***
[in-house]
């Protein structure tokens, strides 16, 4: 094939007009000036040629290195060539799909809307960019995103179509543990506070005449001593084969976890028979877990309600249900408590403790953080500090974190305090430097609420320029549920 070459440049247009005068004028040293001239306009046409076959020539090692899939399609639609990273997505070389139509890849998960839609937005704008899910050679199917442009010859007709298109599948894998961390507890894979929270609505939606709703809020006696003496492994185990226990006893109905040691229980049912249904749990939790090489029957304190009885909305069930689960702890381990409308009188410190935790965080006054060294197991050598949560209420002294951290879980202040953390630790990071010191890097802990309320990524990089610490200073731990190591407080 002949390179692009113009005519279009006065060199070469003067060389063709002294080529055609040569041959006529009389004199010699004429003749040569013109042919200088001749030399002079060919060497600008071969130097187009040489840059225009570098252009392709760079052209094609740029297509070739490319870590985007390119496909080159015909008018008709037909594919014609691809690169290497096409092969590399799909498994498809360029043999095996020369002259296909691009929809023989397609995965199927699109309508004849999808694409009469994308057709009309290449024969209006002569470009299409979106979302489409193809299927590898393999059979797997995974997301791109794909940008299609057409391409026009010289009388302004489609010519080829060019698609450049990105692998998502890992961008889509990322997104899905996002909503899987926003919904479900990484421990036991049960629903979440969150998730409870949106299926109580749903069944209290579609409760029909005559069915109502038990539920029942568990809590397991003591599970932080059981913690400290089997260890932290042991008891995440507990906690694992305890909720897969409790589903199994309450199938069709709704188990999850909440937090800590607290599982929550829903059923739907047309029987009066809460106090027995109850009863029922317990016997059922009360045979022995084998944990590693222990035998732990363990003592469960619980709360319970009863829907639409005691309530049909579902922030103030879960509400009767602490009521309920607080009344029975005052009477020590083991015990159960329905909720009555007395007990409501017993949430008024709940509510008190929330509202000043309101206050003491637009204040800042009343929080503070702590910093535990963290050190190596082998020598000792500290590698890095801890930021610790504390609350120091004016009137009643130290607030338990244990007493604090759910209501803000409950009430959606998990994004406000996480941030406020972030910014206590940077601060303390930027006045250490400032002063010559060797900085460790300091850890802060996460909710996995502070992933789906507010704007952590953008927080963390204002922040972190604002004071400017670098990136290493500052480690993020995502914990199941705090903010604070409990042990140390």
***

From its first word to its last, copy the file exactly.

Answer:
[in-house]
């Protein structure tokens, strides 16, 4: 094939007009000036040629290195060539799909809307960019995103179509543990506070005449001593084969976890028979877990309600249900408590403790953080500090974190305090430097609420320029549920 070459440049247009005068004028040293001239306009046409076959020539090692899939399609639609990273997505070389139509890849998960839609937005704008899910050679199917442009010859007709298109599948894998961390507890894979929270609505939606709703809020006696003496492994185990226990006893109905040691229980049912249904749990939790090489029957304190009885909305069930689960702890381990409308009188410190935790965080006054060294197991050598949560209420002294951290879980202040953390630790990071010191890097802990309320990524990089610490200073731990190591407080 002949390179692009113009005519279009006065060199070469003067060389063709002294080529055609040569041959006529009389004199010699004429003749040569013109042919200088001749030399002079060919060497600008071969130097187009040489840059225009570098252009392709760079052209094609740029297509070739490319870590985007390119496909080159015909008018008709037909594919014609691809690169290497096409092969590399799909498994498809360029043999095996020369002259296909691009929809023989397609995965199927699109309508004849999808694409009469994308057709009309290449024969209006002569470009299409979106979302489409193809299927590898393999059979797997995974997301791109794909940008299609057409391409026009010289009388302004489609010519080829060019698609450049990105692998998502890992961008889509990322997104899905996002909503899987926003919904479900990484421990036991049960629903979440969150998730409870949106299926109580749903069944209290579609409760029909005559069915109502038990539920029942568990809590397991003591599970932080059981913690400290089997260890932290042991008891995440507990906690694992305890909720897969409790589903199994309450199938069709709704188990999850909440937090800590607290599982929550829903059923739907047309029987009066809460106090027995109850009863029922317990016997059922009360045979022995084998944990590693222990035998732990363990003592469960619980709360319970009863829907639409005691309530049909579902922030103030879960509400009767602490009521309920607080009344029975005052009477020590083991015990159960329905909720009555007395007990409501017993949430008024709940509510008190929330509202000043309101206050003491637009204040800042009343929080503070702590910093535990963290050190190596082998020598000792500290590698890095801890930021610790504390609350120091004016009137009643130290607030338990244990007493604090759910209501803000409950009430959606998990994004406000996480941030406020972030910014206590940077601060303390930027006045250490400032002063010559060797900085460790300091850890802060996460909710996995502070992933789906507010704007952590953008927080963390204002922040972190604002004071400017670098990136290493500052480690993020995502914990199941705090903010604070409990042990140390």